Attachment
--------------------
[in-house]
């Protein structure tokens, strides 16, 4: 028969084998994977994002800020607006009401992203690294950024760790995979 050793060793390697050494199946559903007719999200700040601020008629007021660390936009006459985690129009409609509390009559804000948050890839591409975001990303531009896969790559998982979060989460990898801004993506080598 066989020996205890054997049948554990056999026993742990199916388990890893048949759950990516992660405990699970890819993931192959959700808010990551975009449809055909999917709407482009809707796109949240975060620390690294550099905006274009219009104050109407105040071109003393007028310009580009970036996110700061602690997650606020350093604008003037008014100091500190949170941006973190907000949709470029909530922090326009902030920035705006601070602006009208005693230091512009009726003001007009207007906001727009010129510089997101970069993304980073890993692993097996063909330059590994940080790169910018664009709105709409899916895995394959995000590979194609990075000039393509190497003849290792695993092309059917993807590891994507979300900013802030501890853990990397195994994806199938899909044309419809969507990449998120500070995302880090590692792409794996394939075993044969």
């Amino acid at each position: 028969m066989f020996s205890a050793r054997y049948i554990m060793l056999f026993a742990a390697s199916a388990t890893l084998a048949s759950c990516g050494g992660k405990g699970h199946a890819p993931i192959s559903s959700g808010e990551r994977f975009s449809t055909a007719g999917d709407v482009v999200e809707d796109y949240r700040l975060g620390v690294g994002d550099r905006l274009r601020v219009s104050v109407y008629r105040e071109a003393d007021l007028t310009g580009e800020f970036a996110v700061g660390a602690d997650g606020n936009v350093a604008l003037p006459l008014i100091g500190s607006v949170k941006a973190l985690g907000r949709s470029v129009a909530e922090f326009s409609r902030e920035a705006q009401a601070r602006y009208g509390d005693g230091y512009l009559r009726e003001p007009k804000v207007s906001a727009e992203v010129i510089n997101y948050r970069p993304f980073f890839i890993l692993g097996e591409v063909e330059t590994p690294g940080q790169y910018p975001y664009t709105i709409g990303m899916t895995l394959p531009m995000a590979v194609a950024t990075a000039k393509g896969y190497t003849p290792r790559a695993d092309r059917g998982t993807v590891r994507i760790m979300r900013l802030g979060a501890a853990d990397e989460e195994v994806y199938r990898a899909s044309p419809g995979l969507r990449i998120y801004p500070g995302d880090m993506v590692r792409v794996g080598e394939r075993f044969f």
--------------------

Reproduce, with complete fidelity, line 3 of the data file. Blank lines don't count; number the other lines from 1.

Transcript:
């Amino acid at each position: 028969m066989f020996s205890a050793r054997y049948i554990m060793l056999f026993a742990a390697s199916a388990t890893l084998a048949s759950c990516g050494g992660k405990g699970h199946a890819p993931i192959s559903s959700g808010e990551r994977f975009s449809t055909a007719g999917d709407v482009v999200e809707d796109y949240r700040l975060g620390v690294g994002d550099r905006l274009r601020v219009s104050v109407y008629r105040e071109a003393d007021l007028t310009g580009e800020f970036a996110v700061g660390a602690d997650g606020n936009v350093a604008l003037p006459l008014i100091g500190s607006v949170k941006a973190l985690g907000r949709s470029v129009a909530e922090f326009s409609r902030e920035a705006q009401a601070r602006y009208g509390d005693g230091y512009l009559r009726e003001p007009k804000v207007s906001a727009e992203v010129i510089n997101y948050r970069p993304f980073f890839i890993l692993g097996e591409v063909e330059t590994p690294g940080q790169y910018p975001y664009t709105i709409g990303m899916t895995l394959p531009m995000a590979v194609a950024t990075a000039k393509g896969y190497t003849p290792r790559a695993d092309r059917g998982t993807v590891r994507i760790m979300r900013l802030g979060a501890a853990d990397e989460e195994v994806y199938r990898a899909s044309p419809g995979l969507r990449i998120y801004p500070g995302d880090m993506v590692r792409v794996g080598e394939r075993f044969f």